NLU’s Carlos Azcoitia, Ed.D., recently traveled to southern California when Soka University invited him to teach graduate students in its Distinguished Practitioners Series. He spent two days engaging students in Soka’s Educational Leadership and Societal Change course.
Soka asked Azcoitia and five other accomplished leaders to examine the course’s themes of inclusive leadership, social justice, the dynamics of organizational change, and ways to overcome barriers to change.
Jay Heffron, program director for the Soka course, described Azcoitia’s wide range of experience in educational leadership as the reason Soka invited him to the prestigious series.
“As a former member of the Chicago Public School Board, overseeing the third largest school district in the United States, a former teacher, principal and central office administrator, as the founding principal of a comprehensive K-12 community-based school in Chicago, it was clear that Dr. Azcoitia brought the exceptional professional background and the history of success in helping to change schools that we were looking for,” said Heffron.
The half-dozen students in the course also have careers, and work at the intersection of education, government and community-based organizations. However, educational leadership and change were important to all of them. The group was international and diverse, and included students from Africa, India and one originally from Ecuador. One is doing research in Cuba, where Azcoitia was born.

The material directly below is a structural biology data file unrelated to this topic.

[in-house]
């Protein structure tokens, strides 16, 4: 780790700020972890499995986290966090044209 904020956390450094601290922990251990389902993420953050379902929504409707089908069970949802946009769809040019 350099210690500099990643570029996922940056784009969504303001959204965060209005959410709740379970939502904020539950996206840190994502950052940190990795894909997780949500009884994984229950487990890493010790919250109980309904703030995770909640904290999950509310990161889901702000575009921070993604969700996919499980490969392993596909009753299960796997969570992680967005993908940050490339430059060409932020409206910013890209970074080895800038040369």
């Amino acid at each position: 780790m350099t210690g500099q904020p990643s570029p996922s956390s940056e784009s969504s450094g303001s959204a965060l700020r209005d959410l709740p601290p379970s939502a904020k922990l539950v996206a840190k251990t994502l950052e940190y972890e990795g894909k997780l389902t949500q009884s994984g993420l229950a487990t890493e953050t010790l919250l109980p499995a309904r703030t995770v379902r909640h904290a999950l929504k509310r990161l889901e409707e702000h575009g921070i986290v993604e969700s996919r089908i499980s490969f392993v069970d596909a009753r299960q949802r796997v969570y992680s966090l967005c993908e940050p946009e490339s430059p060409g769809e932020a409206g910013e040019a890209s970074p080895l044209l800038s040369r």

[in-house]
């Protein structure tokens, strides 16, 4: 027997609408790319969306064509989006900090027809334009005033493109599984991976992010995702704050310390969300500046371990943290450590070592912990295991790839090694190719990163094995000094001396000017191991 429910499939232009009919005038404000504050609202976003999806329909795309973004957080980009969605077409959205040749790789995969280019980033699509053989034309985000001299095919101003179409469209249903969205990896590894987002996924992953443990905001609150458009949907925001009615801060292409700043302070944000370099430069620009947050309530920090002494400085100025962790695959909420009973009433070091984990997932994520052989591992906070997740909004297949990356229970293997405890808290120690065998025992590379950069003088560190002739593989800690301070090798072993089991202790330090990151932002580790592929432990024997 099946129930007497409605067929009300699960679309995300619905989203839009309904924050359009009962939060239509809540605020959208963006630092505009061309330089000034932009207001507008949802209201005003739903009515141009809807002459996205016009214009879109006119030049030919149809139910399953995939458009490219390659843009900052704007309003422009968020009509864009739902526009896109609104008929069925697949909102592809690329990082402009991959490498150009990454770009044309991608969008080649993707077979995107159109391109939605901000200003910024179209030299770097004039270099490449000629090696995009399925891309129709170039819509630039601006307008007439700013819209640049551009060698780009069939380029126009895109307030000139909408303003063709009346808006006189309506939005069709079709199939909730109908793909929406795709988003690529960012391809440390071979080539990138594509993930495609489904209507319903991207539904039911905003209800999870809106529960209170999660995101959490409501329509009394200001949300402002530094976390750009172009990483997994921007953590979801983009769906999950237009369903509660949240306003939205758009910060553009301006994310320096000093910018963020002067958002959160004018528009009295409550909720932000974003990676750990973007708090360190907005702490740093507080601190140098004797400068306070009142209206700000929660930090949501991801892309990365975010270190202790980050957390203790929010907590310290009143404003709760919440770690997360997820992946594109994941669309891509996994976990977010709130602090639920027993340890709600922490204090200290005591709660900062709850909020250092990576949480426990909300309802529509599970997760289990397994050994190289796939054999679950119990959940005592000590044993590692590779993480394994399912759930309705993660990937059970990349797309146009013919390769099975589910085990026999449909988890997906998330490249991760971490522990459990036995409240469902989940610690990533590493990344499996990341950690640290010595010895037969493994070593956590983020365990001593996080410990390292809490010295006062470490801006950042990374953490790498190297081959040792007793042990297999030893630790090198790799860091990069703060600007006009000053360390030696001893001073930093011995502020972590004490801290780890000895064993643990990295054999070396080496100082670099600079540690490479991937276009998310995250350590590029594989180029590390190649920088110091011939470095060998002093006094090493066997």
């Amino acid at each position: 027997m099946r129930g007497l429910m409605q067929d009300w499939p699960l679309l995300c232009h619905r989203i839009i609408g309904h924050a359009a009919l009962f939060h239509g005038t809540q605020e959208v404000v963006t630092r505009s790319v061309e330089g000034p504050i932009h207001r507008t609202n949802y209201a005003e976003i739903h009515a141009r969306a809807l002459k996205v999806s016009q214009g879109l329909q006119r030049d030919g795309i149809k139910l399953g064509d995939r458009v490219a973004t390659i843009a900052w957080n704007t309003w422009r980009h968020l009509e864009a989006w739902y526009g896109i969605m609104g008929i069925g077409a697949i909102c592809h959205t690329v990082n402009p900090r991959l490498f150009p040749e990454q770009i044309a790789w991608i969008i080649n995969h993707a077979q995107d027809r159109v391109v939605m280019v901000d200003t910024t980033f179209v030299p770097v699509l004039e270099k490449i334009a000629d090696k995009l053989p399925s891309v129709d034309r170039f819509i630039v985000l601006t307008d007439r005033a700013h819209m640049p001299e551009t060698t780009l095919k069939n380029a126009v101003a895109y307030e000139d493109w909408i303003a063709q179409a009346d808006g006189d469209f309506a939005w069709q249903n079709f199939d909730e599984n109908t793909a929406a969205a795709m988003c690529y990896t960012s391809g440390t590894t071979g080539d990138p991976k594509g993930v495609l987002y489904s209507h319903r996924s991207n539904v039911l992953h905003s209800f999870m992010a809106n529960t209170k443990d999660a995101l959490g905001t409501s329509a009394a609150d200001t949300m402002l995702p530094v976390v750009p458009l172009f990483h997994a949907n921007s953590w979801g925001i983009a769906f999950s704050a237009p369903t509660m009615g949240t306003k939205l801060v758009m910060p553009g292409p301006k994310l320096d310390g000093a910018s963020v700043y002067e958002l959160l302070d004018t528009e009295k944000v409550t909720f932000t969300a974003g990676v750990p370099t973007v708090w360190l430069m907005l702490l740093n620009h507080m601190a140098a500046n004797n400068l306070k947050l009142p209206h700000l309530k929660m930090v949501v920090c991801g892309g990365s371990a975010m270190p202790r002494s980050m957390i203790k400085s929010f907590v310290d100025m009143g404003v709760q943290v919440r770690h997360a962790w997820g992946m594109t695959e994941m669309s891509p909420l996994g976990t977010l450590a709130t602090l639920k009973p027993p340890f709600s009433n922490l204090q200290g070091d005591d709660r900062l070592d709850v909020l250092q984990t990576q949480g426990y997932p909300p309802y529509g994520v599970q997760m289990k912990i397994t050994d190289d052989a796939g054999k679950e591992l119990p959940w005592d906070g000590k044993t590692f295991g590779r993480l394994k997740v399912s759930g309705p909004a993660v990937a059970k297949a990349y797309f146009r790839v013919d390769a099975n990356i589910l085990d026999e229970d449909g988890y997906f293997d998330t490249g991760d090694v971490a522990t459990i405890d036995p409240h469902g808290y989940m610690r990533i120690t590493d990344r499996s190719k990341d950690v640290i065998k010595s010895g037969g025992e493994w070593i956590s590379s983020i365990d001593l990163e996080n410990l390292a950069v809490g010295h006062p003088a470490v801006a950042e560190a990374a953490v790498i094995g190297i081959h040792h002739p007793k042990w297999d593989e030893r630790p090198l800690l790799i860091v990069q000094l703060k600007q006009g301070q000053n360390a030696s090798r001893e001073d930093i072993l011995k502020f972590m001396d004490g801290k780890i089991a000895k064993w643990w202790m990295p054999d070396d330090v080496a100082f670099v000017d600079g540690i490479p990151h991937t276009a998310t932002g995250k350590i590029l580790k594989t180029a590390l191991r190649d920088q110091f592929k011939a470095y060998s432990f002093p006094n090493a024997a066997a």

Besides Azcoitia, the other visiting instructors included a Columbia University professor, a top Los Angeles Unified School District leader and the National Principal of the Year winner.
“The plan is for students to get back to their communities, take knowledge they’ve learned from the program and see what they can apply,” said Azcoitia, distinguished professor of practice at NLU.
Student Stephanie Samaniego commented, “Carlos took us through a journey of self-discovery, learning how culture, language, and identity tie in with schooling and, most importantly, community. Bringing a wealth of experience, including serving as Deputy Chief of Education for Chicago Public Schools, Carlos shared his lessons learned over his thirty plus-year career.”
Reflecting on his experience at Soka, Azcoitia wrote, “Educational leadership requires the balance of skill development in three comprehensive areas: instructional leadership, management/ organization, and interpersonal effectiveness. The students demonstrated advanced leadership attributes in all of their interactions and discussions.
“The depth and breadth of their engagement prompts me to express my gratitude for a powerful teaching and learning experience.”
The students focused on social justice, the inherent dignity of the person, world peace, the care of the poor and vulnerable, and equity and excellence.
Heffron, program director of the Soka course, invited Azcoitia to lecture at the recommendation of a mutual friend, Amanda Rivera, a former CPS principal and administrator. Rivera also practices Buddhism, Azcoitia said, and SOKA, though non-sectarian, was founded upon Buddhist principles of peace, human rights and the sanctity of life, according to its website.